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mkosin - Kirk says some illegal immigrant children being sent to Illinois - Quincy, IL News - QuincyJournal.c
Have you recently taken a domestic flight? You have to have more paperwork than you think, and get frisked on top of that....I agree with strasG - somewhere someplace is pulling strings! LEGAL American citizens have to have the name EXACTLY as it appears on their government issued ID - so where do these passengers get their government issued ID from????
pjohnf - Poor families use \'supervouchers\' to rent in Chicago\'s priciest buildings - Quincy, IL News - Qui
At $3000.00 a month the progressive democrats are going to run out of other people's money sooner than they thought.
WarCry - Sheriff reveals attempted jailbreak - Quincy, IL News - QuincyJournal.com
Amen. No one wants the government to spend any money, ever, but that place up there is crumbling. When all your data and communications wiring is exposed and hanging overhead because that was the only thing to do with it 20+ years ago, it's probably time to start looking at options.
CoolEdge - Poor families use \'supervouchers\' to rent in Chicago\'s priciest buildings - Quincy, IL News - Qui
This follows the leftist HUD policy, that seeks to integrate wealthier subdivisions that are "too white". Social engineering is to be racist motivated policy. If you don't have enough non-whites in your neighborhood, HUD will issue you your quota. (snark) Because we know you don't have that $300K house via responsible hard work, you got it by being unfair and racist, stealing from the minorities.…
1950Brutus - Poor families use \'supervouchers\' to rent in Chicago\'s priciest buildings - Quincy, IL News - Qui
Does Rahm plan on using this as housing for the immigrant children now on the border??

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Poll shows opposition to extending tax hike

4 months ago From pantagraph.com

From From pantagraph.com:

As Gov. Pat Quinn prepares to deliver his annual budget speech Wednesday, a new poll shows Illinoisans strongly oppose extending the state's temporary income tax increase.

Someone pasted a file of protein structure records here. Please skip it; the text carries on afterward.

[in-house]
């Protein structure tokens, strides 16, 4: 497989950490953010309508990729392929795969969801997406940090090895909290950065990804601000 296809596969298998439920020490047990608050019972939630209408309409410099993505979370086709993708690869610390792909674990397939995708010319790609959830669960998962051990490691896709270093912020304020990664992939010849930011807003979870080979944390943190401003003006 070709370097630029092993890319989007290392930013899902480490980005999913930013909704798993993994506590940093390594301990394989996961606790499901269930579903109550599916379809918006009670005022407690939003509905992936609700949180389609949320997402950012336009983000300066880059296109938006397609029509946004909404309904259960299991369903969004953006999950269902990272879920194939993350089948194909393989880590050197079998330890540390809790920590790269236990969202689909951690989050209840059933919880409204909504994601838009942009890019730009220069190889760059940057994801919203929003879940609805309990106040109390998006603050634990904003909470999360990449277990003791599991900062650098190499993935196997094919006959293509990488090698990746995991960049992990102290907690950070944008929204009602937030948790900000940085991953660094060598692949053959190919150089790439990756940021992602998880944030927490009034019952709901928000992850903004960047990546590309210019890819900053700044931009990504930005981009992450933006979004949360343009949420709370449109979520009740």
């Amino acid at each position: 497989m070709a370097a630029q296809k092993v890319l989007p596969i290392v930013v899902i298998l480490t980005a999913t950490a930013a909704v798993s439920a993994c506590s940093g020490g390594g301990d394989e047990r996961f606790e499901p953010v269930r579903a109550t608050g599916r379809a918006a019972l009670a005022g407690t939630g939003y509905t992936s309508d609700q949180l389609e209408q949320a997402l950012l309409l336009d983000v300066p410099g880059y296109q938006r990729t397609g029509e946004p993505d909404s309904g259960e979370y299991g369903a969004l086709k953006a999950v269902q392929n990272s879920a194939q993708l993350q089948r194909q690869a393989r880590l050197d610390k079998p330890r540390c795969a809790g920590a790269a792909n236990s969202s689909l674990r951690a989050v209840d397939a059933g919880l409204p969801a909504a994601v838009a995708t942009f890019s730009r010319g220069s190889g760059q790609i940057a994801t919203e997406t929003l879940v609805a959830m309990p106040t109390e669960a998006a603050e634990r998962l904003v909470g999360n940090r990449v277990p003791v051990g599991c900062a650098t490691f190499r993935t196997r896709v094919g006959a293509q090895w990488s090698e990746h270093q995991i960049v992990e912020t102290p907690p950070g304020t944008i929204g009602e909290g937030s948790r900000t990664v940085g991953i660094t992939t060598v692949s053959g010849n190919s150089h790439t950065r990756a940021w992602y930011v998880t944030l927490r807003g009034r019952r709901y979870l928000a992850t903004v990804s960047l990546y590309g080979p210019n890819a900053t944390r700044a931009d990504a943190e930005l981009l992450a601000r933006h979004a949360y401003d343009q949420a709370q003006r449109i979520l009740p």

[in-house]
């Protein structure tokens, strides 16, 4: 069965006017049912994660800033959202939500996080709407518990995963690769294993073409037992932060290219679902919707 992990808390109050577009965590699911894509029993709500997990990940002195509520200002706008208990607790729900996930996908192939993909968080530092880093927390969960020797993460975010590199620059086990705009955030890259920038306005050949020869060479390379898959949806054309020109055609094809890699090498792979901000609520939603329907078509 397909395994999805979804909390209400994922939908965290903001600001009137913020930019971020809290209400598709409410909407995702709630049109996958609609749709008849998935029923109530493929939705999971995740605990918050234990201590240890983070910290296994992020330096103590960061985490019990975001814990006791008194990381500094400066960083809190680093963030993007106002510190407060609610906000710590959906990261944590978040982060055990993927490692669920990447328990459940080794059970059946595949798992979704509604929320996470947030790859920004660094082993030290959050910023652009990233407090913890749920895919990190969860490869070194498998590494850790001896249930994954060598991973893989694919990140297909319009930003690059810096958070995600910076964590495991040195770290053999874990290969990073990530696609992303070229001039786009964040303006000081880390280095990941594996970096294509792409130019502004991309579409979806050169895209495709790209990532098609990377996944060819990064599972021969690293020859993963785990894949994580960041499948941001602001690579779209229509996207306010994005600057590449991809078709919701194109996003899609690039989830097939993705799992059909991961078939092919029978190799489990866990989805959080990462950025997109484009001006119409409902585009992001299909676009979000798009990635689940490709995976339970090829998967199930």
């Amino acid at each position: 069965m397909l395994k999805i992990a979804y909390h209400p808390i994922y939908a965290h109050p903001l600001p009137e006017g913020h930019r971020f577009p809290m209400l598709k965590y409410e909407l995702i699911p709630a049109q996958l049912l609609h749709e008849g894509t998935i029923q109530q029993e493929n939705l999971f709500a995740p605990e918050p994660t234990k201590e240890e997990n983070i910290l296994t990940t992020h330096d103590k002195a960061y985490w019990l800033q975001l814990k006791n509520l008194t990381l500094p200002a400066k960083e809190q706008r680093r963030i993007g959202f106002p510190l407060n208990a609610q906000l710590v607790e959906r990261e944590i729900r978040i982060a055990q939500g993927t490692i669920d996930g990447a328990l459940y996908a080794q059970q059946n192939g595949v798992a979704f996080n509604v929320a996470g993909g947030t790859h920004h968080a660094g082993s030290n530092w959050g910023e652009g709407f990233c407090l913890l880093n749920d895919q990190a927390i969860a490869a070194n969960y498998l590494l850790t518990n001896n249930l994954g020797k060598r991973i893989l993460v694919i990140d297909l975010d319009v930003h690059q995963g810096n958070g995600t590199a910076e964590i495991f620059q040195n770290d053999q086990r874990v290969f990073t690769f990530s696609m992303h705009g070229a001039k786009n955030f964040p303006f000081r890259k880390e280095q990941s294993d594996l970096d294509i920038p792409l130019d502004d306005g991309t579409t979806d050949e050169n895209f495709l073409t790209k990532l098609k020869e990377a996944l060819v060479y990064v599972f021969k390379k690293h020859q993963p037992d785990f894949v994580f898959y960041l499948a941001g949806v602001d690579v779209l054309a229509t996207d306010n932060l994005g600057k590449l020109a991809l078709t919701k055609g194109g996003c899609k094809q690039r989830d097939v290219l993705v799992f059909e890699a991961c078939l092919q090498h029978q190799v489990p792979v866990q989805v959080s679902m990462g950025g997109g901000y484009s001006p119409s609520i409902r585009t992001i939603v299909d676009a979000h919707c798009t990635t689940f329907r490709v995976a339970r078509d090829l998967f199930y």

The results of the survey by the Paul Simon Public Policy Institute at Southern Illinois University in Carbondale mirror the tough choices facing Quinn and members of the General Assembly as they head toward a May 31 target to have a new spending plan in place.

Although the poll showed 60 percent of the 1,001 registered voters strongly opposed extending the tax increase when it begins to roll back on Jan. 1, it also found opposition to cutting money for schools, prisons, police, parks, pensions and programs for poor people.

John Jackson, one of the SIU political scientists directing the poll, said the results "point to a basic incongruity in public opinion."

"This contradiction has produced the state’s structural budget deficit, which has proved to be very difficult for political leaders to address," Jackson said.

Quinn, who is in the midst of a re-election battle against Republican Bruce Rauner, will outline a financial blueprint Wednesday that is expected to address how he plans to deal with the reduction of the state's income tax rate from 5 percent to 3.75 percent.

The estimated $1.6 billion in lost revenue from the rollback comes as costs for some programs are on the rise, bringing the total funding gap to about $2.3 billion, according to Democrats in the Senate.

To highlight the tough choices facing lawmakers, lawmakers held a hearing Friday in which Quinn's top aides outlined what would happen to various state programs if a 20 percent budget cut were imposed.

Along with closing multiple state prisons and slashing funds for schools, the aides said such a reduction would gut spending on programs for seniors and poor people.

Quinn originally was scheduled to deliver his budget address more than a month ago. He has not said how he plans to handle the tax cut.

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